US Senator Ted Kennedy Dies at 77
WASHINGTON (AFP) - US Senator Ted Kennedy, a lion of the American left and the last of the brothers who dominated US politics for years, has died of brain cancer, his family said Wednesday. He was 77.
Edward M. Kennedy, known as "Teddy," was a towering, controversial figure whose death late Tuesday night at his home in Hyannis Port, Massachusetts, ended an era when his family appeared born to rule.
"We've lost the irreplaceable center of our family and joyous light in our lives, but the inspiration of his faith, optimism, and perseverance will live on in our hearts forever," his family said in a statement.
"We thank everyone who gave him care and support over this last year, and everyone who stood with him for so many years in his tireless march for progress toward justice, fairness and opportunity for all.
"He loved this country and devoted his life to serving it."
Editor's note:Below is a an excerpt from the New York Times' lengthy obituary of Sen. Kennedy:
Born Feb. 22, 1932, in Brookline, Mass., just outside Boston, Edward Moore Kennedy grew up in a family of shrewd politicians. Both his father, Joseph P. Kennedy, and his mother, the former Rose Fitzgerald, came from prominent Irish-Catholic families with long involvement in the hurly-burly of Democratic politics in Boston and Massachusetts. His father, who made a fortune in real estate, movies and banking, served in President Franklin D. Roosevelt’s administration, as the first chairman of the Securities and Exchange Commission and then as ambassador to Britain.
There were nine Kennedy children, four boys and five girls, with Edward the youngest. They grew up talking politics, power and influence because those were the things that preoccupied the mind of Joseph Kennedy. As Rose Kennedy, who took responsibility for the children’s Roman Catholic upbringing, once put it: “My babies were rocked to political lullabies.”
When Edward was born, President Herbert Hoover sent Rose a bouquet of flowers and a note of congratulations. The note came with 5 cents postage due; the framed envelope is a family heirloom.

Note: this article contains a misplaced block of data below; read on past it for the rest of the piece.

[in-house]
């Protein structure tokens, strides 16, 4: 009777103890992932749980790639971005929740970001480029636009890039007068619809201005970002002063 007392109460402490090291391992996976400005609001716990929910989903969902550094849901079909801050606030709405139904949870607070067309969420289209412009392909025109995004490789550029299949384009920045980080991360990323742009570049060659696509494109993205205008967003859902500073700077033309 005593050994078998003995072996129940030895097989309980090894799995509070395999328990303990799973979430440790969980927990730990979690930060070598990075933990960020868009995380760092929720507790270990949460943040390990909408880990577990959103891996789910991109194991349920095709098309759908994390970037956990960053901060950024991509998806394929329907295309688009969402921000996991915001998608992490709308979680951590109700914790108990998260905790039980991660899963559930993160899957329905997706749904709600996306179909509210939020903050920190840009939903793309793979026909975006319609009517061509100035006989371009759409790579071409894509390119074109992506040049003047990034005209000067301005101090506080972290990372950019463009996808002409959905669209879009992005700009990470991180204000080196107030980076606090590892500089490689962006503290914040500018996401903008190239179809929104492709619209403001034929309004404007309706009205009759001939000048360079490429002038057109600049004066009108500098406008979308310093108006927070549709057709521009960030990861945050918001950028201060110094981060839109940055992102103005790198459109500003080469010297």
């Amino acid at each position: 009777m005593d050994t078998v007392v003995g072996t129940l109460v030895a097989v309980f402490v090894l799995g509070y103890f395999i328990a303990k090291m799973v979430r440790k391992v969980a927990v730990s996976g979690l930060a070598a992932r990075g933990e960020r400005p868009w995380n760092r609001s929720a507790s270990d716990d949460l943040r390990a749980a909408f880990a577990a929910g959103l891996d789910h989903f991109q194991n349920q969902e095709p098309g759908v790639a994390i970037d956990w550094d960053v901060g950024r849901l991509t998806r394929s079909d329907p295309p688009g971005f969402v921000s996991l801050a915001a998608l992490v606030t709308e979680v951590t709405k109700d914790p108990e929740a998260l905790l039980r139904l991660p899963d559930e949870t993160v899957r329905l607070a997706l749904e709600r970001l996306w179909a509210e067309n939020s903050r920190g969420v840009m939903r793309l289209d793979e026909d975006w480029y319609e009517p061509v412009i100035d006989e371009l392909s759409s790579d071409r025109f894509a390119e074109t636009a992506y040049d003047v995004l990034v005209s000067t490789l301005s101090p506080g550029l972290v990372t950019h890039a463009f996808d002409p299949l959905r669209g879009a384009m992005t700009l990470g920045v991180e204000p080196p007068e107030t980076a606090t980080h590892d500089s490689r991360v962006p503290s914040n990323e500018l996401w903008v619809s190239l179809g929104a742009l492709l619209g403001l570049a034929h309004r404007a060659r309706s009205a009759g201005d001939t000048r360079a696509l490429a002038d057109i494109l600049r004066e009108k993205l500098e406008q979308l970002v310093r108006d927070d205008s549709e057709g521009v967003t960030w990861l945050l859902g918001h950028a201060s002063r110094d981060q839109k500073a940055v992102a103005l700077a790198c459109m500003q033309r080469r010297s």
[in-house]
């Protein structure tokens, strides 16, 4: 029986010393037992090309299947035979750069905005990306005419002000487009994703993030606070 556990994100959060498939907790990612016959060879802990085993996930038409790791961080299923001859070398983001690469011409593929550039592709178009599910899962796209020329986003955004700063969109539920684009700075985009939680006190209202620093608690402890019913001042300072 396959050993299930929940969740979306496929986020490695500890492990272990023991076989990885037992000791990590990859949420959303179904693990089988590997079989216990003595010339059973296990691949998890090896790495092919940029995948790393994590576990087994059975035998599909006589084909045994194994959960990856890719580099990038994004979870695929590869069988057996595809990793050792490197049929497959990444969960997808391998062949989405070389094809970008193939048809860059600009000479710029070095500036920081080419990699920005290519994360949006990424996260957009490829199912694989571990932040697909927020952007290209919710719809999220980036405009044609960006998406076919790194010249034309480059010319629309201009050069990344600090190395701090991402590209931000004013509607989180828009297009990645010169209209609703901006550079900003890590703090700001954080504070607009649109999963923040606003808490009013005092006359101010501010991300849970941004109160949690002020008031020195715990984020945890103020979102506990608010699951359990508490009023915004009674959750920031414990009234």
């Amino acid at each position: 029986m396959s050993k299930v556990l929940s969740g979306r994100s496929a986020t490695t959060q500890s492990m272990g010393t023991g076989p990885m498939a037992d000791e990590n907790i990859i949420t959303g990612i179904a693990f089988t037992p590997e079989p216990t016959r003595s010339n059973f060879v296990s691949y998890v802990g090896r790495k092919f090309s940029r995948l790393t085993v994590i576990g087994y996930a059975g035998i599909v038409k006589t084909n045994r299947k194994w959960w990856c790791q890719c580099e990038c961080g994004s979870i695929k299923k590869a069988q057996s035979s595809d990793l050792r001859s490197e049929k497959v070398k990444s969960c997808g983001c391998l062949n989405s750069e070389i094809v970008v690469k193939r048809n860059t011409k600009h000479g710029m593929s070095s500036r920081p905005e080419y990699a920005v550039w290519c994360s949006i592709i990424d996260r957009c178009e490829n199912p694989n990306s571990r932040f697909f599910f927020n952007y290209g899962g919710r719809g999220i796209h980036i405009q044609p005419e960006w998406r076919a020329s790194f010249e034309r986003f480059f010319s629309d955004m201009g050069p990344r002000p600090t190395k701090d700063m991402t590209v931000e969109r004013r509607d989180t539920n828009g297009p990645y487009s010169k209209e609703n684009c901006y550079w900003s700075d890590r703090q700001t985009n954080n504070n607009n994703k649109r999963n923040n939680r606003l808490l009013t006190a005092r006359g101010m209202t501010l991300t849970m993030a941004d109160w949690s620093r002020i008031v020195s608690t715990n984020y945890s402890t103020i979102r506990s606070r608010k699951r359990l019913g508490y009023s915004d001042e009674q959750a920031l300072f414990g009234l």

It was understood among the children that Joseph P. Kennedy Jr., the oldest boy, would someday run for Congress and, his father hoped, the White House. When Joseph Jr. was killed in World War II, it fell to the next oldest son, John F., to run. As John said at one point in 1959 while serving in the Senate: “Just as I went into politics because Joe died, if anything happened to me tomorrow, Bobby would run for my seat in the Senate. And if Bobby died, our young brother, Ted, would take over for him.”
Although surrounded by the trappings of wealth — stately houses, servants and expensive cars — young Teddy did not enjoy a settled childhood. He bounced among the family homes in Boston, New York, London and Palm Beach, and by the time Edward was ready to enter college, he had attended 10 preparatory schools in the United States and England, finally finishing at Milton Academy, near Boston. He said that the constant moving had forced him to become more genial with strangers; indeed, he grew to be more of a natural politician than either John or Robert.
After graduating from Milton in 1950, where he showed a penchant for debating and sports but was otherwise an undistinguished student, Mr. Kennedy enrolled in Harvard, as had his father and brothers. It was at Harvard, in his freshman year, that he ran into the first of several personal troubles that were to dog him for the rest of his life: He persuaded another student to take his Spanish examination, got caught and was forced to leave the university.